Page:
Tuesday, November 13, 2012

On Composition


A successful photo is one that evokes interest and compels the eye to linger awhile. It tells a story.

However, what we see with our eyes and what we capture with our camera are often two separate things. The problem is, our eyes see the world around us in 3-D. But photographs are two-dimensional - just one reason why they often fall short of the image we hoped to capture and share.


Photographer Edward Weston once said, "Consulting the rules of composition before taking a photograph is like consulting the laws of gravity before going for a walk." But with all due respect to Mr. Weston, if you take a few seconds to compose your shot before clicking, you'll have a better chance that others will see what caught your eye in the first place. And you'll save time in post-processing.

Composition is simply how your subject and other elements within the image frame are arranged and relate to each other. Learning how to compose a photo will not only help you tell the story, but will make it unique.  

In any good story, written or photographic, you need focus, tension, interest, depth, contrast. Elements that distract should be removed. Here are just a few ways to achieve those elements in your photograph, whether you shoot in automatic mode or manual...just remember there are always exceptions to any rule!




Focus 

What is drawing your eye to the scene? What is it you want to capture? That's what you focus on (your focal point) and if it's a person, specifically focus on the eyes.  If it's a group of people, focus on the one nearest to you. 






The Rule of Thirds

The Rule of Thirds is probably the most common composition tool used. Imagine a Tic-Tac-Toe board placed on top of your image, dividing it into 9 equal sections. Now align the main elements of your photo along those lines, especially where they intersect, and poof! your photo is already more interesting because, according to scientists, the human eye is naturally drawn to a point 2/3 up a page.





This is very useful in landscapes or seascapes. Adjust the horizon, depending on whether the sky is more important or the land/sea.


Fill the Frame 

Try not to leave a lot of empty space. Your goal is to emphasize the subject and empty space is usually not empty, but full of distractions. (But if the setting is important, include enough to give a sense of place, proportion, or perspective.)






Subject Moves into the Frame

Make sure your subject is moving into or looking across the photo, not on the edge moving or looking out. You want to draw the eye into the photo, not away.






Perspective 

Try different angles. Walk around. Get down low or up high for interest and surprises. For pets or babies on the floor, try getting down on their level. Remember that your camera can take photos even if you're not looking through the viewfinder, so drop it down way low and snap a few. 








Check the Background

 Make sure there aren't branches or poles coming out of someone's head. Keep it simple - remove what doesn't add to or support the main subject. You can usually do this by changing angles.






Framing and Lines

Windows, doors, even leaves or tree branches will lead a viewer's eye to the subject, as will lines you find in roads and fences... or lifeguard shacks.






Depth

Because photographs are two-dimensional, it's up to us to convey the depth in a photo. You can do this by including objects in the foreground and background.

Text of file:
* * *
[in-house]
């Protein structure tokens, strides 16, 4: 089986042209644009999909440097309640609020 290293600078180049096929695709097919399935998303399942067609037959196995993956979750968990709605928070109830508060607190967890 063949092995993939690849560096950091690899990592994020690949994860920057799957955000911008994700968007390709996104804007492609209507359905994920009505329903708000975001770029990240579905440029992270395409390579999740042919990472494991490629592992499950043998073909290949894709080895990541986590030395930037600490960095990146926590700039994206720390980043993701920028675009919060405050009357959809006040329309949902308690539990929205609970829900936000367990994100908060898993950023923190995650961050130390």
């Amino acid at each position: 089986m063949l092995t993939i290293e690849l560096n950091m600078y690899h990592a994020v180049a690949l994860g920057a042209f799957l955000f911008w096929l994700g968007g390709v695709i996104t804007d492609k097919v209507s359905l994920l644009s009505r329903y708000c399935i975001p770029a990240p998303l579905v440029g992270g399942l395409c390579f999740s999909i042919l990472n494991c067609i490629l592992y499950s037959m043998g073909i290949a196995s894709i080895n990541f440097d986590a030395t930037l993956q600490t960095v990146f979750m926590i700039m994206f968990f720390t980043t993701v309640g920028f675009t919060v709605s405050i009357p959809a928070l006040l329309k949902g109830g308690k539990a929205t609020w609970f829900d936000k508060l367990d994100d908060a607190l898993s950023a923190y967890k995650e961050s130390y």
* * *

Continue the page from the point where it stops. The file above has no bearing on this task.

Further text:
But...

Be ready to toss the rules, though, because they aren't really rules, just suggestions. Every photo tells its own story.





Art is about creativity, and with digital cameras, it's so easy to try something new. If it doesn't work, hit delete and try again. 

To learn more about composition, look at examples of photography you like.  Examine them and figure out what appeals to you.

But most of all, grab your camera and start clicking!



This post is part of BlogHer's Pro Photo Tips editorial series, made possible by Panasonic.

11 comments:

  1. nicely done, barbara. you hit the highlights without going too technical, showed great examples, and wonderful photography skills and passion. :)

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  2. Wonderful tips. I tend not to think about the rules, but just take a photo as I see it!

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  3. Barbara,
    You just get better and better each time I visit you! Thanks for the good tips!

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  4. great shots. love the 2 little girls on the beach.

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  5. Like T said, I love that you didn't get all technical, but said it in a way that anyone can understand.

    I'm so thrilled with digital photography and the ability to delete, rather than pay for developing the failures, since I still have many.

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  6. these are great, Barbara!
    I love the tips....very helpful.
    your work is altogether beautiful, always.
    -Jennifer

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  7. In a nutshell you have just described good photography. Thank you! It's still elusive, though! I love the horse. And I love the little white snail too. They're all great shots. Awesome.

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  8. all so true .. especially the last 'forget all the rules'

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  9. These are great tips and your photographs emphasized each one perfectly! The shot of that horse is one of my all-time favorites of yours. :)

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  10. These are some terrific photos Barbara. So beautiful! I don't know which is my favorite! Excellent!
    xo Catherine

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